Malware. This word gives us shivers down our cyberspine. It calls up a soundtrack of horror music. I know you think I am being a bit overdramatic about the chaos it can bring, but let me define the word to give you an example of its nastiness. Then you can decide.
Malware, which means “malicious software,” is the umbrella term for all kinds of creepy crawlies running through the web and right up your CPU. These creepers include viruses, worms, Trojan Horses, rootkits, spyware and keyloggers. I plan on covering most of these in the blog over the next few months, so it is important to understand where the idea of malware comes from.
From Pranks to Pros
The malware era began as virus creation in the 1980s. Most virus creators were young programmers who noticed holes in programming and thought pranking the system and causing a few harmless meltdowns sounded like a bit of a kick. The problem was that scammers, ID thieves and other criminal-minded baddies began to see the “professional” potential of introducing negative programs into computers for criminal gain.
Think about how much your business uses digital resources and how many of your clients interact with you through digital devices. Shopping, making appointments or looking for information on the digital highway are just a fraction of the transactions going on every day. Malware producers are like pickpockets hanging out on the busy Las Vegas strip.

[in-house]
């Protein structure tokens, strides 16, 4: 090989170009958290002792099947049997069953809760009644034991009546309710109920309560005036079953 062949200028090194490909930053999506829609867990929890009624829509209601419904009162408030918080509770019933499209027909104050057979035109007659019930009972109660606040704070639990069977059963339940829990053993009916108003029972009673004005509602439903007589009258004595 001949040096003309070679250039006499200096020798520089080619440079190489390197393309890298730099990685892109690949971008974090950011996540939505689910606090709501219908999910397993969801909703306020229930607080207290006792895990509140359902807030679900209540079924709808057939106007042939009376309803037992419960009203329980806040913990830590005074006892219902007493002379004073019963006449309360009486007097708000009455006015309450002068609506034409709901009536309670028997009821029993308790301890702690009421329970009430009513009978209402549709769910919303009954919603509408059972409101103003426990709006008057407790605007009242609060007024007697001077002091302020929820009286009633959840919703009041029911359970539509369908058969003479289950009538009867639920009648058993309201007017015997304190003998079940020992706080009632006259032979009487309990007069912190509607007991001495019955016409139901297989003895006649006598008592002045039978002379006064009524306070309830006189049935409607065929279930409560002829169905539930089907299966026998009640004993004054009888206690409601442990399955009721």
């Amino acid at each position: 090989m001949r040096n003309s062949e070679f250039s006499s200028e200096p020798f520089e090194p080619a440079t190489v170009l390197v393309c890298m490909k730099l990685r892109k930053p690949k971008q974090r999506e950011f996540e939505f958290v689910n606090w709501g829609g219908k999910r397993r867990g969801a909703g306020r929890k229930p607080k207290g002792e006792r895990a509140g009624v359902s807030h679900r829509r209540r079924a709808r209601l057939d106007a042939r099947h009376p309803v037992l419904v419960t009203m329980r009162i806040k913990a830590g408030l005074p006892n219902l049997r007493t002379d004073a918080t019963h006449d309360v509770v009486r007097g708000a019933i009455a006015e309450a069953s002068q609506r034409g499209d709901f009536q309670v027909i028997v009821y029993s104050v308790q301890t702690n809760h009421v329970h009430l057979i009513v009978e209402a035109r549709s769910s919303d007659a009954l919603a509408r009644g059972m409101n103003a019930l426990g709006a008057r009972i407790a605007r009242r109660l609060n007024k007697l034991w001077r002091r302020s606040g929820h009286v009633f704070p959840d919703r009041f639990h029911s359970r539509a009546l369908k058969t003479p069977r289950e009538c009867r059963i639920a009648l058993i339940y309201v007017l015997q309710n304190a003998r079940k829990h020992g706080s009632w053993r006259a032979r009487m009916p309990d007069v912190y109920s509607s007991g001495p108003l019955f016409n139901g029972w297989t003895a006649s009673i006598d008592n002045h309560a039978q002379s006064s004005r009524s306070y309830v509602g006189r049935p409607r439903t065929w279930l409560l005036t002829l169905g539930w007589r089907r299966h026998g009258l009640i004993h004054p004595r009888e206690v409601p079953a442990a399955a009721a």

Electronic Health Record Creeper Chaos
Let’s look at the chaos these creepers can cause in electronic health record systems. Beazley, a U.K.-based cyber security insurance company looked at malware attacks over the past few years. Beazley found that malware attacks quadrupled in 2016. Half of these were in the healthcare sector.
Health care records contain the most intimate of details. Not only is the business end vulnerable to billing issues, funds being funneled to false accounts and use of business names and information for scams, the patient’s identity information can be compromised including such problems as accessing Social Security numbers, credit information or government benefits.
One of the reasons EHR is targeted more often may be the longevity of the records. Other business-sector records may be destroyed after a period of time, but health care records are needed for a lifetime.
It takes knowledge and planning to keep health care records healthy and other sensitive data out of the hands of the malware masters. Get your office and digital data secured and obtain a solid IT plan. Look into the layers of security you need with CMIT of Centerville today!
CMIT Solutions of Centreville provides a strategic approach to IT consulting that improves performance of your business technology in the most cost-effective way possible. Assisting businesses in Centreville, Chantilly, Dulles, Gainesville, Manassas and Haymarket, we can help you achieve the fastest return on your technology investment. Call 703-881-7738 today to see how we can help your business stay in business.